Date of Conferral







Brad Bell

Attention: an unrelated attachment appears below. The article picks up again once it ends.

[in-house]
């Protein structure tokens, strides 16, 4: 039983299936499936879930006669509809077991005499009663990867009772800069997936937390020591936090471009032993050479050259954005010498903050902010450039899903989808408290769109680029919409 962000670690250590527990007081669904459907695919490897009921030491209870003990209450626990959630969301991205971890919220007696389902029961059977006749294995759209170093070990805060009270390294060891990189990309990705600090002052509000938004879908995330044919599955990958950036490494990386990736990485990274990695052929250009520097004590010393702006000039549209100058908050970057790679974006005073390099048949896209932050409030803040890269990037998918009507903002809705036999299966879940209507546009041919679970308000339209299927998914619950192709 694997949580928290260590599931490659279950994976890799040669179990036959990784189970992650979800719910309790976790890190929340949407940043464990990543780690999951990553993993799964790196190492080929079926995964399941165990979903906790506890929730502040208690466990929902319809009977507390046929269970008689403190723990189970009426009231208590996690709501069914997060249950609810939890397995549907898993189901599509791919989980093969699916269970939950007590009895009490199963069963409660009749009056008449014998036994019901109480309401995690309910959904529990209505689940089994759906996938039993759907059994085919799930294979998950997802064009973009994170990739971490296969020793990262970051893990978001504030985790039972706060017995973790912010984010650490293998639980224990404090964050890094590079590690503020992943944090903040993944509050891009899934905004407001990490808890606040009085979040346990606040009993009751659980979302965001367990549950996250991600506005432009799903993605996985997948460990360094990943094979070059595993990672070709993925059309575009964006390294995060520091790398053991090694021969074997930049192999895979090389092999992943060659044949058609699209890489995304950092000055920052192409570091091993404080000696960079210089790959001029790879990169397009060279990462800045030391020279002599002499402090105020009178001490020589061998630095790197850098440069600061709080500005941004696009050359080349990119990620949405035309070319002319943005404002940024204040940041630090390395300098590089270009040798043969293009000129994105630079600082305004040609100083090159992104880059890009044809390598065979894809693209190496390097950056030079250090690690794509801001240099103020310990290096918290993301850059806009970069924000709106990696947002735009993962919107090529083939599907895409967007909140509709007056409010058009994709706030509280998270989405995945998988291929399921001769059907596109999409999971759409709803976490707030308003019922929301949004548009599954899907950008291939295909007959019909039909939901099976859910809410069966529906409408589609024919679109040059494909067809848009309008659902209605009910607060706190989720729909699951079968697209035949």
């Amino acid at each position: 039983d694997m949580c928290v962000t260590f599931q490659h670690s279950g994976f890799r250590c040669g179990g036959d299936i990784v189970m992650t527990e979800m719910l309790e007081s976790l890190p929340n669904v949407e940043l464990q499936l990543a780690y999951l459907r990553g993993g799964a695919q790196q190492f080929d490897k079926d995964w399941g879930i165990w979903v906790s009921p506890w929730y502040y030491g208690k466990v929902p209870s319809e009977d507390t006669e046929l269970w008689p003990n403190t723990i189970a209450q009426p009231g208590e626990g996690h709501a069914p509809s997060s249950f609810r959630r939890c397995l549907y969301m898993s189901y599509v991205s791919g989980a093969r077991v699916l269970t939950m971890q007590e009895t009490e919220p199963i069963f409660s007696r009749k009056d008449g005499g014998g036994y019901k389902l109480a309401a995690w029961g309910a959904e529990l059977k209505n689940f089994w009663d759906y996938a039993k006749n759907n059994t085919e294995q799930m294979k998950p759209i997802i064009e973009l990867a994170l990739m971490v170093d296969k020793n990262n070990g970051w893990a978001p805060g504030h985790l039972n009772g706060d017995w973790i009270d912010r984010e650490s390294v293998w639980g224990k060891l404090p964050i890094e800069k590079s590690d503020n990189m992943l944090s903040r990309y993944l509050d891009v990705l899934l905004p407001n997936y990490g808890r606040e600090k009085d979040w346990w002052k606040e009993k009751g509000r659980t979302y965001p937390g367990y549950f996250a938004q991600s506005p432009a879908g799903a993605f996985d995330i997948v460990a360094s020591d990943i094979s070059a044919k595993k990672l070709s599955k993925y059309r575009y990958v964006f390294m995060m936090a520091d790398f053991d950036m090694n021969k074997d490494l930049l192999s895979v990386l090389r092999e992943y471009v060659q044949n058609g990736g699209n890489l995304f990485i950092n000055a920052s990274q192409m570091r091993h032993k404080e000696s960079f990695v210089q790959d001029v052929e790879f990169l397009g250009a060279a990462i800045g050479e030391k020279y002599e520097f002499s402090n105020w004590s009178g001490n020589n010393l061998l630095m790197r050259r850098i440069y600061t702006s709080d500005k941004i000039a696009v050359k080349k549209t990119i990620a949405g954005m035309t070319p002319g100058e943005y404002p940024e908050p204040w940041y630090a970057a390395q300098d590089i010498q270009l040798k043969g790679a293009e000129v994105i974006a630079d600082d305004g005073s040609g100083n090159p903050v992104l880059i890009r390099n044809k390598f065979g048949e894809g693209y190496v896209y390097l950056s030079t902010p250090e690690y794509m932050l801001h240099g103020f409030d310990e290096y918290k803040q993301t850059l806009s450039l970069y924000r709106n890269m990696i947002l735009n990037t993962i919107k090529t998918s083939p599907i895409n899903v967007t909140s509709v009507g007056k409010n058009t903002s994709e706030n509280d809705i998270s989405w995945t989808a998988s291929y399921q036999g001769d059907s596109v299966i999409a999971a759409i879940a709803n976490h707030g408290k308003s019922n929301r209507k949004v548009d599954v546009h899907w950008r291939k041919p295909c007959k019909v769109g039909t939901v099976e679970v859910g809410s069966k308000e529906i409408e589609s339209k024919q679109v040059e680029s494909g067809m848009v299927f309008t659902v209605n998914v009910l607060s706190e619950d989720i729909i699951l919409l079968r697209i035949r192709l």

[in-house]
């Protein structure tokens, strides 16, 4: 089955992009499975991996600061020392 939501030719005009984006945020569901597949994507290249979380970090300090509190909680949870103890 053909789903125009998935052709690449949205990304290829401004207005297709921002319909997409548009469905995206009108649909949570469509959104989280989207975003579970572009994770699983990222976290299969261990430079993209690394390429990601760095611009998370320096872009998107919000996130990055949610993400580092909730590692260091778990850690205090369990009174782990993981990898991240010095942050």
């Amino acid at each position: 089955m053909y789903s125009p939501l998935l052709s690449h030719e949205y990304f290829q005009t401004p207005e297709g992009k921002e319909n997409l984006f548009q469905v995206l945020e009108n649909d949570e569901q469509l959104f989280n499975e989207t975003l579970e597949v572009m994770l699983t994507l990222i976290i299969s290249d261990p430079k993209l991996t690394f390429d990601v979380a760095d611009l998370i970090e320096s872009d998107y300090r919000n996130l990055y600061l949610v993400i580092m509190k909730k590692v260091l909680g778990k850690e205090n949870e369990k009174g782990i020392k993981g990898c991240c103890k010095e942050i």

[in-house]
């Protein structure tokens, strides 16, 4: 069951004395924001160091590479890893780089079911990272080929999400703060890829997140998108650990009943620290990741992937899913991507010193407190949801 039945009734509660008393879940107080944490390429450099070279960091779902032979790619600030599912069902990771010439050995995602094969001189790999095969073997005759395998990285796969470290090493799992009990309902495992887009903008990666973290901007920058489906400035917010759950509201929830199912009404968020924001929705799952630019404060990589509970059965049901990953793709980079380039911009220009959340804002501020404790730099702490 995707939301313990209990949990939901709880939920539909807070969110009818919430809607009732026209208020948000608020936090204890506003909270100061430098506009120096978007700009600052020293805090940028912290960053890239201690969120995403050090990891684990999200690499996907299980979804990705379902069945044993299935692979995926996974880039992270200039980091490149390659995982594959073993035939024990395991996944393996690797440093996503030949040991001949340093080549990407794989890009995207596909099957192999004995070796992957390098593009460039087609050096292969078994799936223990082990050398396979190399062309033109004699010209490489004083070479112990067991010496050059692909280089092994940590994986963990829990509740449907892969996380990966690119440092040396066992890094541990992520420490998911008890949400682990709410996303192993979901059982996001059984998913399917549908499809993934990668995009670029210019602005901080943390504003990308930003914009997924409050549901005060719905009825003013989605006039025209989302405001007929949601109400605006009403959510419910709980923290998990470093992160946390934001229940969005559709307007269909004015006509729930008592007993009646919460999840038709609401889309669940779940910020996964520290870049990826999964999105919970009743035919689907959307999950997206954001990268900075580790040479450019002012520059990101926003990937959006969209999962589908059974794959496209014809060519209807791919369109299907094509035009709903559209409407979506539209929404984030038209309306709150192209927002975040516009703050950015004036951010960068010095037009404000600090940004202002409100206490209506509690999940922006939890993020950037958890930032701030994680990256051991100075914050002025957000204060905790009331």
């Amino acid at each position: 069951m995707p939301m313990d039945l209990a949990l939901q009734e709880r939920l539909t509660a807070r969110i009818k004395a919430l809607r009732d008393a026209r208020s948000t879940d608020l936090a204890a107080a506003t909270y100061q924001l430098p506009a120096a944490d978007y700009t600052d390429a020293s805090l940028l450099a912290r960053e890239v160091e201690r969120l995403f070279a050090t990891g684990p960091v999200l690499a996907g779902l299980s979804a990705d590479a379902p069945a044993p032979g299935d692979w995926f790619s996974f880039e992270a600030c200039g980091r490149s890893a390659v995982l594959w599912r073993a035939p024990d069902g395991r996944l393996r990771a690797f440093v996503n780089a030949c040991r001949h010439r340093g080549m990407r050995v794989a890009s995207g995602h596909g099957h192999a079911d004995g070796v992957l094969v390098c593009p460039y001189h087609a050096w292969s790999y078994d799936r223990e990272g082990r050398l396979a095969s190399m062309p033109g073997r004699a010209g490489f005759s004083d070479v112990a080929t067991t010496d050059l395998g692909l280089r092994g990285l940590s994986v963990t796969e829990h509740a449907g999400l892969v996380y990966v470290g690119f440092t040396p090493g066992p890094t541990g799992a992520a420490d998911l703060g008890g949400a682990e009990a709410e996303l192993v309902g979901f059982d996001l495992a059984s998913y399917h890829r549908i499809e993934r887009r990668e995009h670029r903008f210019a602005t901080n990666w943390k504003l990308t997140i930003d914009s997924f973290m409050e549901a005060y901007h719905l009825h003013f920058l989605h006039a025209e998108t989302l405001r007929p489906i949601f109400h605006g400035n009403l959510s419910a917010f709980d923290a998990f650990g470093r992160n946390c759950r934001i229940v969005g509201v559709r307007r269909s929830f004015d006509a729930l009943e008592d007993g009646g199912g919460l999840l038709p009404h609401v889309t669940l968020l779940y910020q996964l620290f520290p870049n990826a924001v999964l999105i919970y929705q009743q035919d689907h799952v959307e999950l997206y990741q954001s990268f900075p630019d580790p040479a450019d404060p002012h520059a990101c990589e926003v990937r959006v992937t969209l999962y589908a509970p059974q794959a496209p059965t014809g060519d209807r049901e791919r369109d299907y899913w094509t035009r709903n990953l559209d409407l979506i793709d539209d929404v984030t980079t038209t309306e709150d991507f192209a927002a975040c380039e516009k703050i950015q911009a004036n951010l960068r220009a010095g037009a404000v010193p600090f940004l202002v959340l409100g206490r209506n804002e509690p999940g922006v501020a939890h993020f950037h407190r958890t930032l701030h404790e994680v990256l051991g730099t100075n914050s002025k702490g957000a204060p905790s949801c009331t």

Researchers have long been concerned in documenting the nature of associations between parenting styles and academic achievement in adolescents. Social learning theory has shown how domains such as individualism, collectivism, and ethnicity are associated with parent behavior. Research suggests compatibility between individualism and authoritative parenting and collectivism with authoritarian parenting styles, which could have critical implications in the relationship between parenting styles and academic achievement. Despite the robust research on parenting styles, no research has investigated the moderating roles of individualism and collectivism. Thus, the purpose of this study was to determine the associations between parenting style and academic achievement and whether some of the associations were moderated by ethnicity, individualism, and collectivism. The sample consisted of 225 parents who were recruited via an online newsletter sent by school personnel. Parenting styles were measured by the Parenting Styles and Dimensions Questionnaire while individualism and collectivism variables were measured by the Self-Construal Scale. Correlation coefficients calculated the associations between parenting styles and academic achievement, while the regression analyses addressed the moderator hypotheses. Authoritative parenting had a significant positive correlation with GPA, while both authoritarian and permissive parenting styles had a significant negative correlation with GPA. Within the moderator hypotheses, neither ethnicity nor individualism and collectivism served as a significant moderator between parenting styles and GPA. These findings may inform parents and educators of the importance of parenting styles on education, beyond the explanatory power of ethnicity or value system.